articles on nutrition, fitness and being your best self
There is a disturbing trend within the fitness community that has gained momentum over the last ten years. More and more, people’s mindsets around fitness are changing to view working out as punishment. People not only expect but want to be beat up from their workouts. In describing a workout to a friend, the terms used makes it sound like you just escaped a war zone.
The 2018 CrossFit Open is almost here! For those of you who don’t know, the Open is a five week long fitness party where hundreds of thousands of athletes at CrossFit boxes worldwide participate every year. Technically speaking, The Open is the first stage of competition for athletes that ultimately want to compete in the CrossFit Games (the shit you see on ESPN), but for all of us non-professional athletes, the Open is really just a fun time to workout, banter, and enjoy the camaraderie of a team environment.
Last month, a man named Tom asked me what I was afraid of.
It was an informal conversation. It took place around a fire pit on a back porch in North Carolina. I had met Tom roughly an hour before he posed the question. Several other new acquaintances were present. The question could've been considered inappropriate. A question like that can elicit a very real and sometimes personal response. Tom asked the same question to another man before me. As the conversation moved my direction Tom declared I was under no obligation to answer. We had only known each other an hour and he didn't want to impose. But I insisted. I told him failure. I was afraid of failure. This of course, was a lie.
It’s the daily routine of waking up and making a pot of coffee, letting its aroma fill your kitchen air. Or the morning walk to the local cafe to grab your favorite cappuccino and sigh as its frothy milk hits your lips. However you take your coffee, chances are you’re part of the 83% of American adults that drink it. We all know coffee makes us feel righteous, but did you know that it may actually good for you too?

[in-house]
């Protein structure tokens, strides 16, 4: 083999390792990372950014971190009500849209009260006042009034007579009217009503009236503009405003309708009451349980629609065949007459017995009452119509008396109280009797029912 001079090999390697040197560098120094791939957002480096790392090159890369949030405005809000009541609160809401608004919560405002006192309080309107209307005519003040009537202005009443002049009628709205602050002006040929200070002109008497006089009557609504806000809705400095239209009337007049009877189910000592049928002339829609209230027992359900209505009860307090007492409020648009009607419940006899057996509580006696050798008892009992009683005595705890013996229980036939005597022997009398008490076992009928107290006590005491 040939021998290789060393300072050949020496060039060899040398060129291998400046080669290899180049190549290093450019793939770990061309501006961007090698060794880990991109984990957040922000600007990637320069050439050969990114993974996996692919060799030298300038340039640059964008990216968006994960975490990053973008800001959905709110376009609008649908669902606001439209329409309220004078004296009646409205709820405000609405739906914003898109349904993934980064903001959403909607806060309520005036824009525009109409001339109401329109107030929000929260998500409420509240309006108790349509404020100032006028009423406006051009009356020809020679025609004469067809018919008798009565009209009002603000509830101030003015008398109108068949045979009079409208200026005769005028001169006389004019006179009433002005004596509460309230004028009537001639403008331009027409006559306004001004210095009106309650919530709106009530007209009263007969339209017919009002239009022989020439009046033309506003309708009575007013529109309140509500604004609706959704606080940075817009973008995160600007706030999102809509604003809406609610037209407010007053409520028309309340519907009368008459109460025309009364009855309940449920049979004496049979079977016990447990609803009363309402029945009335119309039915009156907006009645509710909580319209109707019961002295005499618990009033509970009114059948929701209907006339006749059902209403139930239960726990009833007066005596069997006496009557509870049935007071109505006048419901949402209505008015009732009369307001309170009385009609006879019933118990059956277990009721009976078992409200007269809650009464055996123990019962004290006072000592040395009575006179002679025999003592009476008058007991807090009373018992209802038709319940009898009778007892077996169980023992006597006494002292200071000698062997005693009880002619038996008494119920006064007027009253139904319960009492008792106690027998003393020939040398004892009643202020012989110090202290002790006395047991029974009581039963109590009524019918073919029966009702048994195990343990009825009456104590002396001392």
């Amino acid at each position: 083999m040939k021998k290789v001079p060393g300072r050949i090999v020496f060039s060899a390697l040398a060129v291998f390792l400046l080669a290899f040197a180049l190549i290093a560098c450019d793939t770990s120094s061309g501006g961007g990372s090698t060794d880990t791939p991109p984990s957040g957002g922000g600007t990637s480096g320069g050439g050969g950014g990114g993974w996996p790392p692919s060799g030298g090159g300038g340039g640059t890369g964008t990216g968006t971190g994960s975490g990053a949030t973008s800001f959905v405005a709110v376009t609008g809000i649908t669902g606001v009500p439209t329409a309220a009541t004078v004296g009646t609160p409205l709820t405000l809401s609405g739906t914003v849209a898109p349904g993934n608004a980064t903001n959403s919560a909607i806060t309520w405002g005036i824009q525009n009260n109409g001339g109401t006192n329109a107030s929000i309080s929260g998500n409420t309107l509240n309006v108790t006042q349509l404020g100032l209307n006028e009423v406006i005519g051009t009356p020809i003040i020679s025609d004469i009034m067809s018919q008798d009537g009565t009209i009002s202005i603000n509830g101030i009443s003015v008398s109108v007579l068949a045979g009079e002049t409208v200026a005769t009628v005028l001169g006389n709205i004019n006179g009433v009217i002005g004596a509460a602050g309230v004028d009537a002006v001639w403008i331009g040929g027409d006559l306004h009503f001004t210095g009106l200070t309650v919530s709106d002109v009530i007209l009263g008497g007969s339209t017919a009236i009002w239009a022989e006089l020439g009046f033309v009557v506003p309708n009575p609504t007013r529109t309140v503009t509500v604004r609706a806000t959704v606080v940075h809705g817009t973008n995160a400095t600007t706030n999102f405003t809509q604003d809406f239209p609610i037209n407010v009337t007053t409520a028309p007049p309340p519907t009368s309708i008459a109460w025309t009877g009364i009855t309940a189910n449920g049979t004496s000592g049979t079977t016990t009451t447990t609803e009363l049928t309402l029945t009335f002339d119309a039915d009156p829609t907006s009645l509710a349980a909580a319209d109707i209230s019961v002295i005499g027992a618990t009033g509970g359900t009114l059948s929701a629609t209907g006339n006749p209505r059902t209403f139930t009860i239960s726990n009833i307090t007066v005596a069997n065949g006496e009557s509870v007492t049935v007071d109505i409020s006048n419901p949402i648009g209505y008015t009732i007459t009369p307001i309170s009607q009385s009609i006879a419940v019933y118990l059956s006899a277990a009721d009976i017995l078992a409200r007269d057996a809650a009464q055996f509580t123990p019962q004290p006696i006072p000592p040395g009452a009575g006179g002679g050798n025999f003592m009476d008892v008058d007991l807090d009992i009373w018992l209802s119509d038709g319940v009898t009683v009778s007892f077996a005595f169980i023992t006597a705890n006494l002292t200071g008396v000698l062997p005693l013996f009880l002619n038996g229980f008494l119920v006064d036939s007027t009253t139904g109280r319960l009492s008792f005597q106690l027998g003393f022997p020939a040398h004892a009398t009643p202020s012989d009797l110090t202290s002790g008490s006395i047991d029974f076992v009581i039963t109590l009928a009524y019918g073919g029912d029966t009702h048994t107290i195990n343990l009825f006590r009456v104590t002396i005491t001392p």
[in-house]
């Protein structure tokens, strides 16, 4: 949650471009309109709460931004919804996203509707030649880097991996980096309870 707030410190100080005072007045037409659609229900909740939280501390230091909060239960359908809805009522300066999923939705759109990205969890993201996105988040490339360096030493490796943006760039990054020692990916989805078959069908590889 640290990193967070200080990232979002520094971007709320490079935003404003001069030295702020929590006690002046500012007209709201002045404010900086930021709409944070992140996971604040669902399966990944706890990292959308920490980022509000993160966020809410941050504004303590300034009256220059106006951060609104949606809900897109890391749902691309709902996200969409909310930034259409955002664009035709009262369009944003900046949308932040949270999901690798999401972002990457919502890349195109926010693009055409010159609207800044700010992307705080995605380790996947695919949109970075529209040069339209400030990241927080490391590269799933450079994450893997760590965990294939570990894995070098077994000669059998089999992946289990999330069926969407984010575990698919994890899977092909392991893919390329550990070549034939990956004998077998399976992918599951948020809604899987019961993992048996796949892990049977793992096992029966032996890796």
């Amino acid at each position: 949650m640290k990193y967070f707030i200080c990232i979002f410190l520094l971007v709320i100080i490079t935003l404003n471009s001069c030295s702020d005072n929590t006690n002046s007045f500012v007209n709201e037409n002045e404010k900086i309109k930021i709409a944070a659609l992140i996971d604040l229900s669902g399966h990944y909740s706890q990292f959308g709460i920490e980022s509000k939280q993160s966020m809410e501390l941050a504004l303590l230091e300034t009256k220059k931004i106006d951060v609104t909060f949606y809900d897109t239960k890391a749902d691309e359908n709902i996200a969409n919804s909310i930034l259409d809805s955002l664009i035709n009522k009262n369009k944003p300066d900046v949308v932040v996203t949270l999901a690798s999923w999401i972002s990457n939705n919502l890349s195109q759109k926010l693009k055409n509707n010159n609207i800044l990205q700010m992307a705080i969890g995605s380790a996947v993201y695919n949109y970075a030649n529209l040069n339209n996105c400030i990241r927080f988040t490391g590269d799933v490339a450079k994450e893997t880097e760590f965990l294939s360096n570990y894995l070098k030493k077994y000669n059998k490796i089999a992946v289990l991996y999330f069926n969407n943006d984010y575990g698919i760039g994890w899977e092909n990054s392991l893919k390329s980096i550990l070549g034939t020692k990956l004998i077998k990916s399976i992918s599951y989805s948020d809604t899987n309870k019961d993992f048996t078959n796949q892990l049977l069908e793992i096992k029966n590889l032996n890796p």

‘Tis the season for bountiful homemade foods: Turkey. Mashed potatoes. Gravy. Stuffing. Ham. Candied sweet potatoes. Cookies. Pies. Ice cream. Not to mention signature family cocktails: Old fashions. Manhattans. Pineapple upsidedown cake shots (yes, definitely ask for this recipe). The list goes on and on and on.
With the amount of food served during the holidays, it’s easy to get caught up in the mindset of it-only-comes-once-a-year-so-I-may-as-well-let-loose. And by all means – enjoy yourself! Dig into that deep fried turkey and grab a second serving of pumpkin pie.
Assess don't guess when it comes to your nutrition. Just like when starting a new fitness program you'd complete an assessment to see where you are starting out, nutrition is no different. Starting a two week food log is a great starting prescription for those looking to improve their nutrition. We recommend MyFitnessPal and outline how to use it so you can log your results quickly.
Do you ever find yourself at night wrestling with your thoughts? Does your mind wander into deep rabbit holes of hypothetical scenarios ranging from what-ifs to I-should-have-done-that-differently? Do you struggle to sleep uninterrupted throughout the whole night? Do you feel envious, insecure or incomplete?
The idea of meal prepping for an entire week used to freak me out. For starters, I didn’t know what to cook, I had a preconceived notion that prepped food tasted bad, and I hated cooking.
But I was wrong.
As I learned more about what goes into meal prepping and how to do it efficiently, I saved myself time, worry, and money.
You wake up with just enough time to cook those last couple of eggs in your carton before you run out the door, almost forgetting to grab your lunch for the day, only to open your fridge and realize that it’s empty because you met your in-laws on the beach this Sunday and didn’t have enough time to get to the grocery store and buy food for the week.
As coaches, we strive for one thing: to make people’s lives better. The vehicle by which we do that is exercise. Greg Glassman, the founder of CrossFit, came up with a popular pictograph that depicted wellness on a spectrum. The extreme ends of the spectrum trended from sickness/death to wellness/fitness. ...